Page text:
When I first saw the solicit for this title, I admit I didn’t pay it quite as much attention as I could have. Between the chronological archives Dark Horse has started and the hardcover collections by artist, there has been a glut of old Archie re-releases, with more coming every month. This one was a chunky 400-page paperback from Archie’s own publisher, though, and about the size of its Double Digests. Despite its rather uninspiring cover art (which remains a weakness), I decided to give it a shot.
It’s not *quite* a Best Of – the publisher is trying to give a historical overview of the titles the company put out, and thus you’ll see stuff here of lower quality that nevertheless gives a broader look than just a bunch of Archie love triangle stories – but it’s actually a very decent effort. The stories all have as many credits as they were able to locate, and a short paragraph either saying why they felt this story deserved to be in the book, why this ‘sort’ of story typifies Archie and his friends, or the occasional celebrity blurb. Each decade gets about 50 pages, ending with the Life With Archie years that we’re getting right now.
As for the stories I mentioned above, we see many of the other titles Archie put out over the years that weren’t Archie. Some are famous enough to stand on their own – it’s nice to see the first Sabrina comic here, as well as a couple of Josie and the Pussycats stories (though I’d like to have seen something from the early, pre-band Josie years). And then there’s things like Wilbur, Ginger, and That Wilkin Boy, all of which try unsuccessfully to duplicate Archie’s formula with writing and characters that simply aren’t as good. Still, it’s interesting to see them here (we even get a glimpse of the infamous Super Duck) as a sign that it wasn’t just recently that Archie would try lots of different ideas to see what stuck – they were *always* doing it.
As for the Archie stories themselves, they are solid and readable – this is more of the Best Of that the title led me to expect. In particular, every time you see Bob Bolling credited you are in for a real treat. He’s got 3 stories in here, two featuring his specialty – The ‘Little Archie’ Archie as a kid strips – and they’re all brilliant, with two of them dredging out memories in me from when I was a small boy reading digests myself. Seeing Little Archie drag Betty through Riverdale’s worst outgrowth in order to put off her obsession with him – only to have it backfire and end in one of the most heartwarming moments in the history of the series – is beautiful. Likewise, one of his stories with adult Archie shows Betty misunderstanding seeing Archie and Veronica after he was just on a date with her, and spiraling into a blue funk. Archie’s solution requires a major deus ex machina, but we don’t care, as it’s simply so sweet. There needs to be a Bolling collection asap.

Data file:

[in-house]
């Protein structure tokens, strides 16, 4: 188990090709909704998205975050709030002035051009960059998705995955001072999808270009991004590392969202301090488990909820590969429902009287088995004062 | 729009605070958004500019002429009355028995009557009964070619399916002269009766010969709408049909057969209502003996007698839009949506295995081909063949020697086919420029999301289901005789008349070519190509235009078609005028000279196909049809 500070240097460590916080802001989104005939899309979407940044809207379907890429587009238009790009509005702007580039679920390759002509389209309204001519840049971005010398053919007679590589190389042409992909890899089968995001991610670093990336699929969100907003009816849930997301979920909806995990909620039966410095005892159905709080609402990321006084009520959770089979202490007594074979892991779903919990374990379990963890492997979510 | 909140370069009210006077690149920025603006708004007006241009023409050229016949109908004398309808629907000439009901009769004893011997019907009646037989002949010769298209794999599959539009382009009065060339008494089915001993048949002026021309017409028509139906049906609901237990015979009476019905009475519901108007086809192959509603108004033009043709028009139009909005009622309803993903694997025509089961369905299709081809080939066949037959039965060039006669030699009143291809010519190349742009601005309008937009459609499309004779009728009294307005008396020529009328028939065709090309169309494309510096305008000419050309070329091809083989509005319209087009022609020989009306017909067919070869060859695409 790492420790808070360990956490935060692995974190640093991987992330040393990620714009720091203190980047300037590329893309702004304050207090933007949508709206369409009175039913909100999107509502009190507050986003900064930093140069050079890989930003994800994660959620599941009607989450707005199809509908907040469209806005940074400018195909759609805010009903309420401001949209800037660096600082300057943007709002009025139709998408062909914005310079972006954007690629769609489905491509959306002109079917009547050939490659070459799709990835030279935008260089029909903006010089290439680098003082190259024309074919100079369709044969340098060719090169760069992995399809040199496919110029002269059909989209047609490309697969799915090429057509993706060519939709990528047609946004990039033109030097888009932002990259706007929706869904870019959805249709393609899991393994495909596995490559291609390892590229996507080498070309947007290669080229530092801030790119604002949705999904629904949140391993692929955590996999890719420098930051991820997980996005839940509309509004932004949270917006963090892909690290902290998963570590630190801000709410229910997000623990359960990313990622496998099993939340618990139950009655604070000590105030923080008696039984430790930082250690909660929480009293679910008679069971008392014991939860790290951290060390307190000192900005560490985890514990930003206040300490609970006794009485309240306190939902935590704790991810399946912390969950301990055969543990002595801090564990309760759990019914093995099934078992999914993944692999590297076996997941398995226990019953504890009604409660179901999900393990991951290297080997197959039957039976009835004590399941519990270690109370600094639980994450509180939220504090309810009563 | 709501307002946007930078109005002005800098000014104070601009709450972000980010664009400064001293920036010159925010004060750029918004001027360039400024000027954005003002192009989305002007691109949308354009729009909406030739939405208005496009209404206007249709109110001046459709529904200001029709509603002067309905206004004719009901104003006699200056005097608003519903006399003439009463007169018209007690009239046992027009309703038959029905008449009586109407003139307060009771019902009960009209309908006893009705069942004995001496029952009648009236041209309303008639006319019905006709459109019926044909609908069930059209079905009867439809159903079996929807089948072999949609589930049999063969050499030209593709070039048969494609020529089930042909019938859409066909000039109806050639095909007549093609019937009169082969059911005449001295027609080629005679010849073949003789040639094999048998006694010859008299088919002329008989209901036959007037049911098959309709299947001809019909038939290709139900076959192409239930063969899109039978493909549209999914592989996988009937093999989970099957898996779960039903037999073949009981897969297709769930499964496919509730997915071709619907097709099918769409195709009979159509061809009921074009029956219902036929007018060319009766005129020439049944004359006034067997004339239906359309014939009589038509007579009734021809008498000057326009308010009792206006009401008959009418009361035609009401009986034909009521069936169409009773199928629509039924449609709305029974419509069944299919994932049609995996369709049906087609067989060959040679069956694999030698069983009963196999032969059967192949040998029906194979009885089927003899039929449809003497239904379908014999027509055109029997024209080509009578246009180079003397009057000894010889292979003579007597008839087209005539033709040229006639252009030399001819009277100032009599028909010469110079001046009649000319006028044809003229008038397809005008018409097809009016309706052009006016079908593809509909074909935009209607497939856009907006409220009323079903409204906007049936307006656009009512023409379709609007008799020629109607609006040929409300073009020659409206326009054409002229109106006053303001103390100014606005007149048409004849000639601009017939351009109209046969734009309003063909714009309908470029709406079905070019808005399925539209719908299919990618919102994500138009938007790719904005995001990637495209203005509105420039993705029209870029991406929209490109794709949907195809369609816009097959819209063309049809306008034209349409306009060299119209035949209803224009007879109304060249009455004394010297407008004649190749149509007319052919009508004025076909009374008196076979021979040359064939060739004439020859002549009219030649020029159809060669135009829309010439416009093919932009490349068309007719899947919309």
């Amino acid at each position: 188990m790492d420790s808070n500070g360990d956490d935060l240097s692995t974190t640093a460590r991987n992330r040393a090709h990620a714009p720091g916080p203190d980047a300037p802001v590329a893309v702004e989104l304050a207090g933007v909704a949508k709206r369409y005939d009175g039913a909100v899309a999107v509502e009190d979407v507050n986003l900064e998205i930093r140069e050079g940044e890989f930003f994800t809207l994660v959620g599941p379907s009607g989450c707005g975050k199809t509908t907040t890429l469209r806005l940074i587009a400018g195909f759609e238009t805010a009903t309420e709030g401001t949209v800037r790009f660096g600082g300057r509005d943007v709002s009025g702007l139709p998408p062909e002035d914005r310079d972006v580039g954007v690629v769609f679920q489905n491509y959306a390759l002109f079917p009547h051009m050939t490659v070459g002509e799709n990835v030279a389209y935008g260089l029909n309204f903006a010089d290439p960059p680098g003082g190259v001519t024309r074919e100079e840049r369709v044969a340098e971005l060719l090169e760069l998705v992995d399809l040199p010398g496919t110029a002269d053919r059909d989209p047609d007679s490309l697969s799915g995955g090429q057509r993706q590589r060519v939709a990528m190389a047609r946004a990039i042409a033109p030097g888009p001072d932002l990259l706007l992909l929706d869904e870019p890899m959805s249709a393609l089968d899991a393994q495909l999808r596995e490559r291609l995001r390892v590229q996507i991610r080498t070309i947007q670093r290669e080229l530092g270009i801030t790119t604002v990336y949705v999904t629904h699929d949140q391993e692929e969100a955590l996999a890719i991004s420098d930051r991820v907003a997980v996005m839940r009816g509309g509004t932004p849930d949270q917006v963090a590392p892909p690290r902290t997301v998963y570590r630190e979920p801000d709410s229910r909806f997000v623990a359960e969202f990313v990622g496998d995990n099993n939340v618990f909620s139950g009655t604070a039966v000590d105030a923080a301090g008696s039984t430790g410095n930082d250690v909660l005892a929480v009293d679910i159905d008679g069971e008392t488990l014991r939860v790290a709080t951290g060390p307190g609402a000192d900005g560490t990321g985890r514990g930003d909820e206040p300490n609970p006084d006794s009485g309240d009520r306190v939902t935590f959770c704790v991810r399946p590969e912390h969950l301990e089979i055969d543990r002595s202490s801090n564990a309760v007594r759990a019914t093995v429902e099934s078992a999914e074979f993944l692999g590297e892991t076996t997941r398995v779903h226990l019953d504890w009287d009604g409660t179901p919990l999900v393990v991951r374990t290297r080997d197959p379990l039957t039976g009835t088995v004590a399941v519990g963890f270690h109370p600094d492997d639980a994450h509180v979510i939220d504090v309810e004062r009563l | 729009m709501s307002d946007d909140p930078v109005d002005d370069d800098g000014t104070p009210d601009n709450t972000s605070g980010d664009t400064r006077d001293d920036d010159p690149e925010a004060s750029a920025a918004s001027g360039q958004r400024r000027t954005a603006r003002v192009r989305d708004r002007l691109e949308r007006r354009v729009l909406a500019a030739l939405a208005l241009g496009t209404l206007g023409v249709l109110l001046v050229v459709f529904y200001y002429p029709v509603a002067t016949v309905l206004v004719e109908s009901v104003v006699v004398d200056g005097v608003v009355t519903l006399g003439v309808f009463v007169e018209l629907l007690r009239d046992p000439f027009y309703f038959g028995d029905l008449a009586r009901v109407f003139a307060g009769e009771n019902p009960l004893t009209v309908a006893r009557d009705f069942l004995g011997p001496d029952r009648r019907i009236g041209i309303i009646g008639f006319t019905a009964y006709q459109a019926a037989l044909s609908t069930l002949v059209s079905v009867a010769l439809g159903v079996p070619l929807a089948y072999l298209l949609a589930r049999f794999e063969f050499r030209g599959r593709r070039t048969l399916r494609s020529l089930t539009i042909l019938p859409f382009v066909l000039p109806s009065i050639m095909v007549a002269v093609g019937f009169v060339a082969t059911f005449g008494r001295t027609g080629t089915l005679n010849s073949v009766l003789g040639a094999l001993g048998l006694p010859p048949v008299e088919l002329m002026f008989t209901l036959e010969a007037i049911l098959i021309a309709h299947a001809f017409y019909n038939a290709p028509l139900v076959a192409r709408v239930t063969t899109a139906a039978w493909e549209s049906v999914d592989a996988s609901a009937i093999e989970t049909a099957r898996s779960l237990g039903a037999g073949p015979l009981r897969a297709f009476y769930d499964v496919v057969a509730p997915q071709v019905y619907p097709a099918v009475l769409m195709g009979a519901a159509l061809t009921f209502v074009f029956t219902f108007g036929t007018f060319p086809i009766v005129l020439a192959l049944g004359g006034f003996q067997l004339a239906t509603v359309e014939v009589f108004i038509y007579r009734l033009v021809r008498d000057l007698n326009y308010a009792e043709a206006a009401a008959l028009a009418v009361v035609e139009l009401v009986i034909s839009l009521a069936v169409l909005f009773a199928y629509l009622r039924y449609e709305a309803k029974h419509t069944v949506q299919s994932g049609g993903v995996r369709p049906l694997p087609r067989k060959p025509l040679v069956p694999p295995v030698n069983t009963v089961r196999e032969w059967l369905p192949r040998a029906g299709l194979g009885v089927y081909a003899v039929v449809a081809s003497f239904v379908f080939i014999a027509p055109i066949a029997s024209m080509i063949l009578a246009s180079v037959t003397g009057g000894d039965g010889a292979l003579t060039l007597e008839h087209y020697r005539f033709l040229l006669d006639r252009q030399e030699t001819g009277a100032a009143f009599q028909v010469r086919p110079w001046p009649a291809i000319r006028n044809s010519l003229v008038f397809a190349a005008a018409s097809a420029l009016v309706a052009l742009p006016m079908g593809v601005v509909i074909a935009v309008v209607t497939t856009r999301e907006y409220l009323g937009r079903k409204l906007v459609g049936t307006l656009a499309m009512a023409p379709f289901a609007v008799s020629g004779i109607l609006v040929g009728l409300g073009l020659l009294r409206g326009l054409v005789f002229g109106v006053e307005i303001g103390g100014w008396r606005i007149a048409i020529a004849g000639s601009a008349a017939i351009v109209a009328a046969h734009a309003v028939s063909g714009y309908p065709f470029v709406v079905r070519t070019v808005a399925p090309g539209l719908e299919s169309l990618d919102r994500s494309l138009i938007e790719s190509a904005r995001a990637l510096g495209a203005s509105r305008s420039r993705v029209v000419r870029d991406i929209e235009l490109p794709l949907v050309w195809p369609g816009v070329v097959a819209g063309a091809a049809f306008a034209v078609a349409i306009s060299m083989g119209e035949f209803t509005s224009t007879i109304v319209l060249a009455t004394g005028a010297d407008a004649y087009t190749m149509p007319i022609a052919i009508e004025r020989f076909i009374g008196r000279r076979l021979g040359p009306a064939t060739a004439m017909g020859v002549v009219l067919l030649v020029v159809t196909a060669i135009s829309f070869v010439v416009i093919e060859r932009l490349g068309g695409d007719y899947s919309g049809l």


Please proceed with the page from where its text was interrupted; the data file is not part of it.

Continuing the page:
We do get a few stories we’ve seen reprinted many times over the last two years – Archie’s debut, the first appearance of Veronica, that Reggie with the football game – but that’s simply as the archive has skewed heavily towards the 40s and debuts, and you can’t really leave them out. But there’s other fascinating stuff here – some Katy Keene and Archie pin-ups, a few Jughead Dipsy Doodles, and of course Archie in the early 1970s taking the time to explain his growing media empire to the reader. We also get a few reminders that it wasn’t just experiments with other characters or series that didn’t work out for Archie. Witness Jughead’s pin that makes him irresistible to women, or ‘The New Archies’ trying to split the difference between Archie and Little Archie, or even things like Alexandra from Josie having magical powers – which, naturally, she uses for evil.
The book ends with a few stories that are right up to date. We get a Life With Archie from the current series, the only comic in here longer than 6 pages (by design, the editors admit), as well as a very funny Reggie comic about an anthropomorphic personification of his ego – and you can imagine how big it is. Kevin Keller even gets mentioned as a new breakout character – although his sexuality is not mentioned, FYI. And lastly, we see they’re still trying new things – the very last strips are one-page gag comics featuring Jinx, a teenage version of the bratty L’il Jinx from decades earlier.
There’s things I wish we’d seen in here – I’d have liked a few of the more serious 70s-style political stories, and I’d have loved one of the old ‘Betty Cooper is insane’ stories that the web has highlighted. But really, you can’t do a best of for Archie in only 400 pages – there’s simply too much. What you can do is give a sampler and show that Archie has, for the past 70 years, been doing what it’s doing today – writing fun, likeable stories and then finding ways to market them in any way possible. And if that defines Archie as a business more than a character, that’s not to say that the character is weak. You’d never have lasted 70 years without people loving Archie and his friends, and this collection shows why everyone loves them. As a history, it’s fine, and I would not mind seeing a second volume in a similar vein.
You can leave out That Wilkin Boy next time, though.